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Archaeology & Inventory of Bowers Cave
Elsasser & Heizer 1963

University of California Archaeological Survey No. 29 | April 15, 1963

The Archaology of Bowers Cave, Los Angeles County, California

Albert B. Elsasser and Robert F. Heizer


Webmaster's Notes.

Elsasser and Heizer provide a good inventory of the Bowers Cave artifacts, but some of their interpretations warrant comment. They attribute the cave and its contents to the Chumash culture — i.e., Ventureño speakers of the coast — perhaps because Bowers' own focus was on the Chumash of Santa Barbara and Ventura counties. However, this cave, located in Los Angeles County, is commonly associated with the Tataviam ethnolinguistic group, whose members actually lived in the area of the cave at the time of its likely use. Also, Elsasser and Heizer identify the four (or three) perforated stones attached to handles as weapons ("clubs"), which is highly unlikely. Other archaeologists interpret them as having a ceremonial use (see e.g. Blackburn & Hudson 1990), just like many of the other artifacts that were stashed in the cave. Even Bowers speculates that the perforated stones "were doubtless used in ... religious ceremonies, as they were accompanied by a large number of bone flutes or whistles" (Benson 1997:32).


On May 2, 1884, brothers McCoy and Everette Pyle, a pair of young ranchers, stumbled upon Bowers Cave in the Hasley hills behind Castaic. Inside they found a treasure trove of native American artifacts, believed to have been deposited there by Tataviam Indians, the dominant peoples of the Santa Clarita Valley from about A.D. 450 to the early 19th Century.

Among the artifacts were nine baskets [Elsasser & Heizer 1963]; 15 complete and another 18 partial flicker (and other) feather bands [ibid.]; 45 bone whistles, various bullroarers and other items [ibid.]; and four ritual staffs or "sun sticks" — perforated stones mounted on 45cm (approx. 18-inch) wooden handles [Johnson: pers. comm. 2013] — which were likely used in the Winter Solstice ceremony [Benson 1997:32].

According to Van Valkenburgh [1952], the Bowers Cave artifacts constituted "some of the most famous Indian material ever to be discovered in the United States" inasumch as the hoard included the only perforated stones that were still attached to their original wooden handles when they were found. Nothing so important had ever been unearthed in connection with the Tataviam.

Sold to Dr. Stephen Bowers, for whom the cave was named, most of the collection found its way to the Peabody Museum of American Ethnology at Harvard University. In 1952, the Peabody traded one of the ritual staffs to a museum in Australia [Blackburn & Hudson 1990:45] — traded for what, we don't know —; the bulk of the collection is still at the Peabody.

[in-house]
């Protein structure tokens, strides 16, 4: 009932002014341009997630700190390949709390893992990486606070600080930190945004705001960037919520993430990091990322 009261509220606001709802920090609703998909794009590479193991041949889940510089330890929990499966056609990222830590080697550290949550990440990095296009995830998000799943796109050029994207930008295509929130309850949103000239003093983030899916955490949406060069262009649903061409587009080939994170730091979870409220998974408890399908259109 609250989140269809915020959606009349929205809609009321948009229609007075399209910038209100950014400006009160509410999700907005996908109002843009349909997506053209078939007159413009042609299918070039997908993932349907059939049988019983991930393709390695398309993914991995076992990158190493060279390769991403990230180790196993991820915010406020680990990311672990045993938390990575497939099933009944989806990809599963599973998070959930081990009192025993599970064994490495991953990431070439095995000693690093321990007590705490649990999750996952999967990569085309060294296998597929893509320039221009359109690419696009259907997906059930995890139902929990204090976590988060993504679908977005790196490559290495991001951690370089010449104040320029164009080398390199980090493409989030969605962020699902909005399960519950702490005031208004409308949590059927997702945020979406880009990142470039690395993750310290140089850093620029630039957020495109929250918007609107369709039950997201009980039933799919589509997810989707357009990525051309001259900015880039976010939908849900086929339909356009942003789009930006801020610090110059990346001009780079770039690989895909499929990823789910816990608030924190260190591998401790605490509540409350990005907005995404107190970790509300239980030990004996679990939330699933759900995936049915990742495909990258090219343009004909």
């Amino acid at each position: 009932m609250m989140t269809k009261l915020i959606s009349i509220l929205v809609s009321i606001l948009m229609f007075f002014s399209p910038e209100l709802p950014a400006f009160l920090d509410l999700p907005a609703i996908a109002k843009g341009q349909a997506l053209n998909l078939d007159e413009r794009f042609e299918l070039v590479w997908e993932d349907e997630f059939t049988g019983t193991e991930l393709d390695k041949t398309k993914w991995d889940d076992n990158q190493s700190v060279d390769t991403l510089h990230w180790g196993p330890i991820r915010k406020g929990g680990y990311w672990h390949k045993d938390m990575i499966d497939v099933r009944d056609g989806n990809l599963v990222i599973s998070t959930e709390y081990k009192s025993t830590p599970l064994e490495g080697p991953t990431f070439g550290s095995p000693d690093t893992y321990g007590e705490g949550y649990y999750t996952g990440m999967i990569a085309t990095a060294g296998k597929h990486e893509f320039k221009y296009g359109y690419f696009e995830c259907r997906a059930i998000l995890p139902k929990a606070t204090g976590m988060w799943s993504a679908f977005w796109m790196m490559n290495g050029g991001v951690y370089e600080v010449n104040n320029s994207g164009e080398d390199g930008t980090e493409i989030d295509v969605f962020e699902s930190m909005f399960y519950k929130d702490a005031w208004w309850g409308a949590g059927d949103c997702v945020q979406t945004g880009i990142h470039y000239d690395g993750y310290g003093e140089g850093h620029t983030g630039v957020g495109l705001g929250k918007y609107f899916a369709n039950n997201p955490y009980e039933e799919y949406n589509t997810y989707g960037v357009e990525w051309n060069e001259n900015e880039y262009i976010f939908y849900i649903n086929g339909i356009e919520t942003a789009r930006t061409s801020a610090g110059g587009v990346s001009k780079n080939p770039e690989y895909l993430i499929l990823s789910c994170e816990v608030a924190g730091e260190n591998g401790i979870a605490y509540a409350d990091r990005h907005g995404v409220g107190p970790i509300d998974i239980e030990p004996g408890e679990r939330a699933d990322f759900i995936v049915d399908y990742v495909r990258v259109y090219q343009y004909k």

Bowers Cave is located within the boundaries of the Chiquita Canyon Landfill property, near its northeastern border. It is unclear whether a planned landfill expansion (as of 2013) will disturb it.

Read Van Valkenburgh's 1952 story of his rediscovery of Bowers Cave here.

Read Jerry Reynolds' 1984 story about Bowers Cave here.

TATAVIAM ARTIFACTS

Bowers Cave

Peabody Museum Index
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Bowers Cave Specimens (Mult.)

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Bowers on Bowers Cave 1885

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Stephen Bowers Bio

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Bowers Cave: Perforated Stones (Henshaw 1887)

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Bowers Cave: Van Valkenburgh 1952


• Bowers Cave Inventory (Elsasser & Heizer 1963)
• Chiquita Landfill Expansion DEIR 2014: Bowers Cave Discussion

Vasquez Rocks

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Vasquez Rock Art x8

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Ethnobotany of Vasquez, Placerita (Brewer 2014)

Castaic Area

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Fish Canyon Bedrock Mortars & Cupules x3

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Steatite Cup, 1970 Elderberry Canyon Dig x5

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Ceremonial Bar, 1970 Elderberry Canyon Dig x4

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Projectile Points (4), 1970 Elderberry Canyon Dig

Piru Creek

Lopez Report 1974
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Twined Water Bottle x14

Tejon Area

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Basketry x2

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Coiled Basket 1875

Other / Misc.

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Riverpark, aka River Village (Multiple)

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Bowl x5

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2 Baskets

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So. Cal. Basket

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Arrow Straightener

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Biface, Haskell Canyon

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Grinding Stones, Camulos

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